Friday, September 29, 2006

25 years of the TCP/IP Internet protocols

Two of the core protocols that define how data is transported over the Internet are 25 years old this month, according to an ISOC press release. The Internet Protocol (IP) and the Transmission Control Protocol (TCP), together known as TCP/IP, were formally standardized in September 1981 by the publication of RFC 791 and RFC 793.

Vint Cerf and Robert Kahn are widely credited with the design of TCP/IP, and many others involved in the ARPANET project made significant contributions.

The core of the documents was RFC 675, published in December 1974 by Cerf together with co-authors Carl Sunshine and Yogen Dalal. The subsequent sequence of documents leading up to RFC 791 and 793 benefited from the participation of many people including Dave Clark, Jon Postel, Bob Braden, Ray Tomlinson, Bill Plummer, and Jim Mathis, as well as other unnamed contributors to the definition and implementation of what became the Internet's core protocols.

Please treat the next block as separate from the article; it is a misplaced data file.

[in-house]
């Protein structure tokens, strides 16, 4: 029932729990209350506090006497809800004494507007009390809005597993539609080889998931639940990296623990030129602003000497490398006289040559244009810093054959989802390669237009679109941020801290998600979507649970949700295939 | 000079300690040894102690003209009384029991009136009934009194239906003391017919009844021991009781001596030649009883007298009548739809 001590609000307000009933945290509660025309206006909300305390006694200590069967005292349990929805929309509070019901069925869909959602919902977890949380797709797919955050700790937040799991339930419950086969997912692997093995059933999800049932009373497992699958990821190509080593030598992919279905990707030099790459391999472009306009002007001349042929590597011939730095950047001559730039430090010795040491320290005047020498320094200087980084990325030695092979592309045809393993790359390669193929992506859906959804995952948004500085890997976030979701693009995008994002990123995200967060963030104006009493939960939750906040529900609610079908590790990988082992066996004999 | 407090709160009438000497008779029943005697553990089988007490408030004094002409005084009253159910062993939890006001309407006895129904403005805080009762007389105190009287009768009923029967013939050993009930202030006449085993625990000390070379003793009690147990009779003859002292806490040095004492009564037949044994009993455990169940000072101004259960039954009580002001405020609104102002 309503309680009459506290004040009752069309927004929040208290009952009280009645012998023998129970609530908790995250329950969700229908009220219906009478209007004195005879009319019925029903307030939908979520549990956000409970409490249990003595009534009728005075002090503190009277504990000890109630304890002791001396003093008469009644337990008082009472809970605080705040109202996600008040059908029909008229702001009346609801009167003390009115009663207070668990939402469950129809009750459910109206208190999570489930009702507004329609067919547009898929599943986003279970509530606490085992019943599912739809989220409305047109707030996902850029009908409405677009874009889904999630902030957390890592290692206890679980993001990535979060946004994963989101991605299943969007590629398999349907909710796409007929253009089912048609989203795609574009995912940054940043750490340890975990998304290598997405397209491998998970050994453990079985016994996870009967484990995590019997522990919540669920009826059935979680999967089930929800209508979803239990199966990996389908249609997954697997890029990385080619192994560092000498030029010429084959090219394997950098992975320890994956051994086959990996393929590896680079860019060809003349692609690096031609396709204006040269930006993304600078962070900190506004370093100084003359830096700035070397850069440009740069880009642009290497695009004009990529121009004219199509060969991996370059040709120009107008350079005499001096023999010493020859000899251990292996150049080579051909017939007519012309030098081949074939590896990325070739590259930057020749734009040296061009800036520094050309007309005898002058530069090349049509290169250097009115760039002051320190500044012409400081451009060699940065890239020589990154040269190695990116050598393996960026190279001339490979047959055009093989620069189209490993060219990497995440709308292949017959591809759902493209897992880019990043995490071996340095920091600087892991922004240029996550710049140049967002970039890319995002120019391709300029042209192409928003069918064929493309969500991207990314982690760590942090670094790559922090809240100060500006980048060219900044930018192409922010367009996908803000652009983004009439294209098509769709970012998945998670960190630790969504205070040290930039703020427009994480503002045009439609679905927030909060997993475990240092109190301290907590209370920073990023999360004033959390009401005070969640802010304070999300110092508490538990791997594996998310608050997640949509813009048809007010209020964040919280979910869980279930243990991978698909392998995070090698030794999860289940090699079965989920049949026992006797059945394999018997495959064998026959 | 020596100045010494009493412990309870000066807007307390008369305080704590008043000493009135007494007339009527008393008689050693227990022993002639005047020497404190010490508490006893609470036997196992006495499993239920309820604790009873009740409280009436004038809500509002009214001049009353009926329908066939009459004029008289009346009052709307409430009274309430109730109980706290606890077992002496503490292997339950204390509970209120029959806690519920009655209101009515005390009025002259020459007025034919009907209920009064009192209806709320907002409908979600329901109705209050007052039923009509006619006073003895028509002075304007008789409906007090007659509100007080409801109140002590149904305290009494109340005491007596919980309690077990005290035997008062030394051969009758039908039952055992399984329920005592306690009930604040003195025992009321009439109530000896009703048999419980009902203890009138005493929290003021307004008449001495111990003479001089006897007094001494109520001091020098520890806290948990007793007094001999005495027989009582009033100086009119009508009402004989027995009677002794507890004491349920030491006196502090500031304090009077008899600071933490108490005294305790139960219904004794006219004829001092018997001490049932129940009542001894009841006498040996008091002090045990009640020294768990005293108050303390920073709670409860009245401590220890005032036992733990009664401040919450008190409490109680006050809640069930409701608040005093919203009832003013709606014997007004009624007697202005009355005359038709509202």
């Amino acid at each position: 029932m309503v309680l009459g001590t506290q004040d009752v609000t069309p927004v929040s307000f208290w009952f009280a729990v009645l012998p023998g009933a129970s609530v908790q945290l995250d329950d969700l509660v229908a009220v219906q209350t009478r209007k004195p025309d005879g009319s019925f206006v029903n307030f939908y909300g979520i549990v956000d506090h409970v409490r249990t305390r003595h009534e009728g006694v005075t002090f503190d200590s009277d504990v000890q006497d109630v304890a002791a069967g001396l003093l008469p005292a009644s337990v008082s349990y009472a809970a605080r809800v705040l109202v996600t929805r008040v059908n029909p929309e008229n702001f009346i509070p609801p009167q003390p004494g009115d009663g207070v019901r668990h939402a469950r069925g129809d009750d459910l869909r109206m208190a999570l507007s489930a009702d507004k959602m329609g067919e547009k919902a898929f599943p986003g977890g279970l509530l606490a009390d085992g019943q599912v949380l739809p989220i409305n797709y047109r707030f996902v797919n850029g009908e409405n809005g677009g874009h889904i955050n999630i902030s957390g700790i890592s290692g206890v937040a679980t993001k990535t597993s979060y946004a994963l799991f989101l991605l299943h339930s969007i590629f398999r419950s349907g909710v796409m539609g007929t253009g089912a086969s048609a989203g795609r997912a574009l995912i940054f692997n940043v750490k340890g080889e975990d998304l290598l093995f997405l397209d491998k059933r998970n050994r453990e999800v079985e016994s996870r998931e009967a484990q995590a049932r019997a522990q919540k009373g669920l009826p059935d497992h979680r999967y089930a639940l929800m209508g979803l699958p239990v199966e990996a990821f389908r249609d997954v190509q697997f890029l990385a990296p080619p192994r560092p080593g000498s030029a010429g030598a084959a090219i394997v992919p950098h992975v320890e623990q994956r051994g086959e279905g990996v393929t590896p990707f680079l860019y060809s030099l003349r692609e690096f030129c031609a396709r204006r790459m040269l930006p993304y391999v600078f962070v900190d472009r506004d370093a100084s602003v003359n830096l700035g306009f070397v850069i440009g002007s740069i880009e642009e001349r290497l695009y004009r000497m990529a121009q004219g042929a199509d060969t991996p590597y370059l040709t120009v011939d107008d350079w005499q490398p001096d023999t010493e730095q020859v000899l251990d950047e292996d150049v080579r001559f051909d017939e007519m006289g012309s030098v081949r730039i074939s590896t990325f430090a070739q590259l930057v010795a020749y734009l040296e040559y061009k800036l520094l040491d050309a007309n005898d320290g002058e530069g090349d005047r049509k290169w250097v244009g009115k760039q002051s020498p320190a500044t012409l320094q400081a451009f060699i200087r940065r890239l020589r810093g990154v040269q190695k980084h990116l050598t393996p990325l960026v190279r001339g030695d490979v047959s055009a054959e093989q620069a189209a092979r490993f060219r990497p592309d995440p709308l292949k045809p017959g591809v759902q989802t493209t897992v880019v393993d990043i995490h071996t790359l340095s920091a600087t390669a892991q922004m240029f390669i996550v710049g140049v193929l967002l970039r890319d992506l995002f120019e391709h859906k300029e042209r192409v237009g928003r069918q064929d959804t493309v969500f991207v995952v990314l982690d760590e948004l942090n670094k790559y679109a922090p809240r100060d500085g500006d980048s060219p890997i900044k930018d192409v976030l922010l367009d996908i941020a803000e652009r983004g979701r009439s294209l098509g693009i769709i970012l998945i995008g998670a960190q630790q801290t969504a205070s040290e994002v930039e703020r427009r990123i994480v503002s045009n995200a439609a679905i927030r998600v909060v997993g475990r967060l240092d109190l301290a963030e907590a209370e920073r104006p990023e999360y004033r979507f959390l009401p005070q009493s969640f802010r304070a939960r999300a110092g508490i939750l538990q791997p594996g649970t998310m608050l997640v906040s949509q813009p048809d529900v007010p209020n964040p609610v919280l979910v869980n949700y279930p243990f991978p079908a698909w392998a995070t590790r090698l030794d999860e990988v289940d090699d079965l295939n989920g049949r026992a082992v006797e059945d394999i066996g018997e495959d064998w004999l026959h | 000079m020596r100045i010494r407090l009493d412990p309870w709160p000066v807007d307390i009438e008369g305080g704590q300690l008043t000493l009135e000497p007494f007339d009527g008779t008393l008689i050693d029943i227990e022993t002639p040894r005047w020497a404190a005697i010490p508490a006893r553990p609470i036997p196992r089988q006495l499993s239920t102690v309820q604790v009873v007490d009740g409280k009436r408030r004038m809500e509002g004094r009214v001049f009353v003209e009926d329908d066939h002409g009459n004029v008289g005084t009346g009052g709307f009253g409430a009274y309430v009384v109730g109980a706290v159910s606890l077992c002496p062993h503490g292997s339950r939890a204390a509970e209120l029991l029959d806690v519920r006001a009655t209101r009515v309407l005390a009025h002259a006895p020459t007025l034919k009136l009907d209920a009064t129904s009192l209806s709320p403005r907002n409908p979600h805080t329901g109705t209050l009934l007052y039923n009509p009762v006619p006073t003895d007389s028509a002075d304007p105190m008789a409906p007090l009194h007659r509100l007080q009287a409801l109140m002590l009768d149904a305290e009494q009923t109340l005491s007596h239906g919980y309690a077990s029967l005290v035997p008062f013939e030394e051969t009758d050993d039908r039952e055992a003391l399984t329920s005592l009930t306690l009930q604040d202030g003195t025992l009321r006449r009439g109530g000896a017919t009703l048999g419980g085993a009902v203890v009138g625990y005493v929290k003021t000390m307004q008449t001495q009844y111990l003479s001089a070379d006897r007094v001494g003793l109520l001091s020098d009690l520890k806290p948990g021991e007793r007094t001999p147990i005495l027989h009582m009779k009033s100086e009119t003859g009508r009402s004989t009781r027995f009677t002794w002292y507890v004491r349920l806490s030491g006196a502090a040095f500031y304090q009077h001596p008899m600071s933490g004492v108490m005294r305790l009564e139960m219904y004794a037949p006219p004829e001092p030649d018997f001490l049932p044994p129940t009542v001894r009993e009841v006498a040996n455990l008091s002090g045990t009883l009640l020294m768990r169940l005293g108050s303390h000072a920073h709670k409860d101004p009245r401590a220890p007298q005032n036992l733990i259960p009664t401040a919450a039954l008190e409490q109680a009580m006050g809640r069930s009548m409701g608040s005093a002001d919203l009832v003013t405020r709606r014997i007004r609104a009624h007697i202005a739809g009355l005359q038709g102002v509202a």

"We can't yet say that the Internet is mature," says Brian Carpenter, chair of the IETF, "but it's a great tribute to its pioneers that the two most basic specifications that were published a quarter of a century ago are still largely valid today. I hope the IP version 6 standard will do as well."

The RFC series, which was launched in 1969 by Steve Crocker at UCLA (and edited for many years by the late Jon Postel), continues today as the public archive of the Internet's fundamental technology. Since 1977 it has been hosted by The University of Southern California's Information Sciences Institute (ISI). ARPA support ended in 1998, at which time the Internet Society (ISOC) took over providing funding for the publication of Internet standards. More recently, ISOC extended its support to include other areas critical to the open development of Internet standards.


Blog Posting Number: 524

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